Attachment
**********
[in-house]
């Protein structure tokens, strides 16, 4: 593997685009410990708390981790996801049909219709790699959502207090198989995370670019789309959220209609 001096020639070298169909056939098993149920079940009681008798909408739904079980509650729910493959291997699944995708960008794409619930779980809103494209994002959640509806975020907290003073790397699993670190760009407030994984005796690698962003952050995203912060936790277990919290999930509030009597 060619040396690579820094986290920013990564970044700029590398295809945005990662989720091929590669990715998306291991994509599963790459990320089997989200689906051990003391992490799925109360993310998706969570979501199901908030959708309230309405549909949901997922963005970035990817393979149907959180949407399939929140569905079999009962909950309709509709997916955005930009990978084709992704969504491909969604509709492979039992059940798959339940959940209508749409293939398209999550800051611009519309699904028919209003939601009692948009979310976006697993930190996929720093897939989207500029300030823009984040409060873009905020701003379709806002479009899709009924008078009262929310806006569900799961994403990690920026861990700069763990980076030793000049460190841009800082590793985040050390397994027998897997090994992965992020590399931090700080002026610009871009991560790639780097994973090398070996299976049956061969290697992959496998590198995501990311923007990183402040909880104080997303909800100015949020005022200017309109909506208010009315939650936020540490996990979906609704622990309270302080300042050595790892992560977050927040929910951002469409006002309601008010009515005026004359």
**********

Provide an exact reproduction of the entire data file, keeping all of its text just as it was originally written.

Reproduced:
[in-house]
């Protein structure tokens, strides 16, 4: 593997685009410990708390981790996801049909219709790699959502207090198989995370670019789309959220209609 001096020639070298169909056939098993149920079940009681008798909408739904079980509650729910493959291997699944995708960008794409619930779980809103494209994002959640509806975020907290003073790397699993670190760009407030994984005796690698962003952050995203912060936790277990919290999930509030009597 060619040396690579820094986290920013990564970044700029590398295809945005990662989720091929590669990715998306291991994509599963790459990320089997989200689906051990003391992490799925109360993310998706969570979501199901908030959708309230309405549909949901997922963005970035990817393979149907959180949407399939929140569905079999009962909950309709509709997916955005930009990978084709992704969504491909969604509709492979039992059940798959339940959940209508749409293939398209999550800051611009519309699904028919209003939601009692948009979310976006697993930190996929720093897939989207500029300030823009984040409060873009905020701003379709806002479009899709009924008078009262929310806006569900799961994403990690920026861990700069763990980076030793000049460190841009800082590793985040050390397994027998897997090994992965992020590399931090700080002026610009871009991560790639780097994973090398070996299976049956061969290697992959496998590198995501990311923007990183402040909880104080997303909800100015949020005022200017309109909506208010009315939650936020540490996990979906609704622990309270302080300042050595790892992560977050927040929910951002469409006002309601008010009515005026004359």